The highest standard of authenticity and accuracy is one goal SPORTS ILLUSTRATED set for itself from its first issue. The extent to which SI has achieved this (it is pretty hard to reach 100%) has been pleasantly reflected in a number of ways—for example, in letters of commendation from people of honored reputation in various fields of sport, in inquiries from readers for answers to sundry questions of sport, in a request from the U.S. Information Agency to prepare for world-wide circulation an exhibit on the role of sports in America today.
About a month ago I happened into a further example of regard for SI's authoritativeness which could hardly have come from a more eminent judge.
On the Tuesday after the bowl games a cousin of mine asked me what to expect if her daughter called a certain SI telephone number. The daughter, with a school assignment to write on a current events subject, had read the New York Times that morning, had chosen the bowl games. Looking for background material, she had called the Times with a barrage of questions: Who played the first one? Where? How many games have been played? What teams have won most often? Why is a bowl called a bowl? The Times most co-operatively offered intelligence on the events of the preceding day but suggested a different source for the historical matters: an SI telephone extension.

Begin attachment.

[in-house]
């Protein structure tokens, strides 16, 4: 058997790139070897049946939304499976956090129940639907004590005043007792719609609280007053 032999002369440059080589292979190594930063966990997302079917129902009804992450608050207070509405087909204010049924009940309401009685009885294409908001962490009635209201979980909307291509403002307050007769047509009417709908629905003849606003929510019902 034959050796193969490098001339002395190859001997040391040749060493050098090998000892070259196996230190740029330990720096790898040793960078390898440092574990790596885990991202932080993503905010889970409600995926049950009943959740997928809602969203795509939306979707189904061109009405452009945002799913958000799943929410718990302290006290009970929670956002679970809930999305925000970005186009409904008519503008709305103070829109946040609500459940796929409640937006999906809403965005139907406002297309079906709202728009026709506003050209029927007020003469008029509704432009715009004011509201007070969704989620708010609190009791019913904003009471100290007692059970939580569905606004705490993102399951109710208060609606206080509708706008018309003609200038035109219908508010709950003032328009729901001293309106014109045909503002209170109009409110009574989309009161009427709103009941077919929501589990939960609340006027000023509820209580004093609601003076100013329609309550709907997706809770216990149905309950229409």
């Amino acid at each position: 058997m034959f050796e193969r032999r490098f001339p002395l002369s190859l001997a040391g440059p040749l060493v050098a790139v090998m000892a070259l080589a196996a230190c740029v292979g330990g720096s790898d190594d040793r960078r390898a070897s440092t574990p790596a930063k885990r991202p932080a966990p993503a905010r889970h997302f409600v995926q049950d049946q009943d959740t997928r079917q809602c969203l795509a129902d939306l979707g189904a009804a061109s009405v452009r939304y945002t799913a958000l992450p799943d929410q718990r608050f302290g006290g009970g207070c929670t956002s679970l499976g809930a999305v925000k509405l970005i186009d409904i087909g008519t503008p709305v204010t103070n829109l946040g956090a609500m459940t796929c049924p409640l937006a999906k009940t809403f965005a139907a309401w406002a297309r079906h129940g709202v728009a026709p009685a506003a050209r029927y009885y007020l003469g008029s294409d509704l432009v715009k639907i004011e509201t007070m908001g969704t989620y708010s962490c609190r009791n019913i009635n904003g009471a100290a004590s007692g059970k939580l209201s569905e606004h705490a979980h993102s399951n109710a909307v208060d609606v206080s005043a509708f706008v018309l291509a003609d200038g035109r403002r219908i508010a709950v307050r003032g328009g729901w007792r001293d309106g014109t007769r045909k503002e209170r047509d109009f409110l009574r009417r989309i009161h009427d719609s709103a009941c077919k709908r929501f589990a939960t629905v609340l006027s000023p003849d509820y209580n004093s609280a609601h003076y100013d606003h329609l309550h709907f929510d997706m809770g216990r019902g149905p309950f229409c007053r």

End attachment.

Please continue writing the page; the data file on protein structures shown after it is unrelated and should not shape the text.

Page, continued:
Tracking this down for my cousin, I found that it rings the bell in our 17-month-old Index Department. To have it recommended by the newspaper which in 105 years of existence has established some records of its own for authenticity and accuracy in all areas of news seemed to me the warmest praise possible.
As it turned out, all the information was not on the tip of SI Index's tongue. But the two bowl PREVIEWS which we have published contained much of it. And our Index Department said it would try to send more later.
Among the "more later," the best SI could do on one question was that a bowl is called a bowl because it's shaped like a bowl. I don't know how much this added to the paper of my first cousin once removed. But I am glad to report that, thanks in part to both the New York Times and SPORTS ILLUSTRATED, she received a mark which will not get in the way of her promotion to the seventh grade.